Washington, D.C. — U.S. freight railroads came together in 2014 to launch AskRail, an innovative mobile app that enables first responders to view the contents of a train or see if a railcar is carrying hazmat. Since then, nearly 50,000 emergency personnel in 49 states have downloaded the tool.

Now railroads are trying to expand access by encouraging Emergency Communications Centers (ECCs) to integrate AskRail data into their operations.  A new training module specifically for ECCs as well as instructions on how to gain access and install AskRail on internet-ready devices is available at www.askrail.us.

“We wanted to be able to provide first responders real-time information, not just printed out copies and some of the old ways of doing things,” says Andy Elkins, director of hazmat compliance at the Association of American Railroads.

“Many firefighters and first responders across the country may never see a rail-related incident, but if it does occur, we want to make sure they have the best training—that they have successfully planned, trained for, and are able to mitigate these incidents.”

Over 620 freight railroads operate across 137,000 miles of track in the U.S., safely and efficiently connecting the economy. Rigorous operating standards alongside investment into the rail network has led to consistent safety gains—the last decade was the safest ever for railroads according to the Federal Railroad Administration. But incidents do still occur, and railroads have prioritized first responder training and coordination.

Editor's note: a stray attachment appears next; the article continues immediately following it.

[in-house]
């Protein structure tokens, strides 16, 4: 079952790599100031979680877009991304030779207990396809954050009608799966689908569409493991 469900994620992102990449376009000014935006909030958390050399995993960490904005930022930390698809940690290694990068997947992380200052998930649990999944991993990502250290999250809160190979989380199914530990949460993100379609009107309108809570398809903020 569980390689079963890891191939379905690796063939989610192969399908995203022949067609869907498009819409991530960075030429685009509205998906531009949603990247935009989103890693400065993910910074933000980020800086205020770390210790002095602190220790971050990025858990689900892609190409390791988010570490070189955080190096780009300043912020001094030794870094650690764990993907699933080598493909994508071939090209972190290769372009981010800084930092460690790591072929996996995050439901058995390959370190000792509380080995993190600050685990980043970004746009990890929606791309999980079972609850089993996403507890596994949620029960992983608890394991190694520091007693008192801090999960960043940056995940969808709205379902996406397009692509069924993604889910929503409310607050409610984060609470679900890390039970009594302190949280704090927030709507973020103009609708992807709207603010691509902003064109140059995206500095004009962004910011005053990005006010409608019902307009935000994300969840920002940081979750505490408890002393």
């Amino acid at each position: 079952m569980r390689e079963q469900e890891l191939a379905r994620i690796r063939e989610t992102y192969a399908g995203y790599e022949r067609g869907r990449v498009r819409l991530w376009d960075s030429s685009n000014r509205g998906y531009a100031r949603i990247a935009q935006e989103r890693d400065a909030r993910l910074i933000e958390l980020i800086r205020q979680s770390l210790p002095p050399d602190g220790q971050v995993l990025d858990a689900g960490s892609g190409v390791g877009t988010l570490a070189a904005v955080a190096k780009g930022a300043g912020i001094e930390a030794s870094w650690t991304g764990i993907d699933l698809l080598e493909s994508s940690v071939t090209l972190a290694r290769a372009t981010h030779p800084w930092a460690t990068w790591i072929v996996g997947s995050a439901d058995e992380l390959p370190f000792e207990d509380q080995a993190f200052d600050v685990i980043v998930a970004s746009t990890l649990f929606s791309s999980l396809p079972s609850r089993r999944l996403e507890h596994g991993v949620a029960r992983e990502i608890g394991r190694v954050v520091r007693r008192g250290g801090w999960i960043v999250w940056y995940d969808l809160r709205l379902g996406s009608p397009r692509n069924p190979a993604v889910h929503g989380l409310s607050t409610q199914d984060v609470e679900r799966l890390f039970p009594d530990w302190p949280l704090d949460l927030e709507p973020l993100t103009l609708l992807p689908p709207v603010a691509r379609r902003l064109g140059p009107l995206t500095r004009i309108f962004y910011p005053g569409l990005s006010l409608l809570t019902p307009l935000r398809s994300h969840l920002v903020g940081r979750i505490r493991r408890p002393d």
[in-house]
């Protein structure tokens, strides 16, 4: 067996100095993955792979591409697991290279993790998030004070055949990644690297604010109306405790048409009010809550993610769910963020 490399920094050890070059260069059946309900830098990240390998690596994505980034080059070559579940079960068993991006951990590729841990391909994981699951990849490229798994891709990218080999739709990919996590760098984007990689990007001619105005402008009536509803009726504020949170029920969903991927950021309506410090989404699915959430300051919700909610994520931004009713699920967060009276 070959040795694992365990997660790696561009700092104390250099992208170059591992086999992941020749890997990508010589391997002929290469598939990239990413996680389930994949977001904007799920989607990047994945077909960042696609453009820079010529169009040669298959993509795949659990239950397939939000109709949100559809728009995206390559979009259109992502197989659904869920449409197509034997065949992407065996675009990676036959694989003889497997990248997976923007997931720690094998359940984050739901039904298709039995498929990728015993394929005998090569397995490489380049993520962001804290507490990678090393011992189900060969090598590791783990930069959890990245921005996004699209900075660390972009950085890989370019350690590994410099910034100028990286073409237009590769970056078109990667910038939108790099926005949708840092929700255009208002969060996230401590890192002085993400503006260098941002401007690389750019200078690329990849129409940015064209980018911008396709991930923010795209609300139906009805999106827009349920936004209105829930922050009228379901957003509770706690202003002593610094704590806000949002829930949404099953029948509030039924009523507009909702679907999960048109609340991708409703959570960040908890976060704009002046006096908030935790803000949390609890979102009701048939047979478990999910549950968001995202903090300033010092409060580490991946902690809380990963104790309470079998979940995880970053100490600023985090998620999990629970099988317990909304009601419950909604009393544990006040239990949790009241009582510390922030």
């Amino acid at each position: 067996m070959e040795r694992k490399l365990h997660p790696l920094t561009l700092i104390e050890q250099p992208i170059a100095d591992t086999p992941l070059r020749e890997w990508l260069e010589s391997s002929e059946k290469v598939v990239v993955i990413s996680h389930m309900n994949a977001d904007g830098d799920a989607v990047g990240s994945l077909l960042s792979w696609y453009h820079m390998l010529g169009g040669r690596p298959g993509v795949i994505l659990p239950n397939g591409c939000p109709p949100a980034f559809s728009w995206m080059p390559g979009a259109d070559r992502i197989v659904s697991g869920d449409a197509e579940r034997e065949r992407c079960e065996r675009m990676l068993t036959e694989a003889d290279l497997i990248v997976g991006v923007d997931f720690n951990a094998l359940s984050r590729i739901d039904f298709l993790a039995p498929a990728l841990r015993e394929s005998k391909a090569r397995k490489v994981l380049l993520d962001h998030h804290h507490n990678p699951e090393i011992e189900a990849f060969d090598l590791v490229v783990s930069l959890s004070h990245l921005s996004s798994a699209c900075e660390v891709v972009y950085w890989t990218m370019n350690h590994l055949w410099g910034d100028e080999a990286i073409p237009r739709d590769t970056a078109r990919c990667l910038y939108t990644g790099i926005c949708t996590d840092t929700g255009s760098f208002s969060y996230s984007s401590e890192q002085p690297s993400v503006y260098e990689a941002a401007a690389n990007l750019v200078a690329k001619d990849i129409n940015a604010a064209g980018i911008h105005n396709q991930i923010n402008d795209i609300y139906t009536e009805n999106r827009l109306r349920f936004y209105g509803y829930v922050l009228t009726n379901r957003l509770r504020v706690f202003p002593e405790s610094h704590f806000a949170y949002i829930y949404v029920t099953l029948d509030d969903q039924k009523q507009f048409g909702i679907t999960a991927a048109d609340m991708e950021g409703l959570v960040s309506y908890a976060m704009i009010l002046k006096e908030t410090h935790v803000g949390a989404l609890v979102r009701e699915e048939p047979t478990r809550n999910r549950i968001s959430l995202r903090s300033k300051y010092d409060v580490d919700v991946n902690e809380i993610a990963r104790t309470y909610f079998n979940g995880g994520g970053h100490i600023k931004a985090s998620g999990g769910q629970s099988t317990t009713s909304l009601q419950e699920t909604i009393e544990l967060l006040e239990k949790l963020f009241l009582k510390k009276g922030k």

AskRail helps emergency personnel identify railcars carrying hazardous material such as petrochemicals as well as the location of key community assets—like schools, rivers, and heavily populated neighborhoods—that are more vulnerable to contamination. It also offers tailored guidance and connects to emergency services for all major Class I railroads and Amtrak.

Railroads also train about 20,000 state and local emergency responders every year on handling rail incidents. About 2,000 of these officials receive immersive training with full-scale scenarios at the world-class Security and Emergency Response Training Center (SERTC) in Pueblo, Colorado. SERTC is a member of the National Domestic Preparedness Consortium (NDPC), which fully funds local, state, tribal and territorial first responders to attend any of SERTC’s DHS/FEMA-certified courses. You can find the 2023 course schedule here.

Additionally, TRANSCAER (Transportation Community Awareness Emergency Response) is an outreach program covering North America. It focuses on assisting communities and training emergency responders to prepare for and respond to hazardous material transportation incidents. In-person training events as well as virtual assets can be found at www.transcaer.com.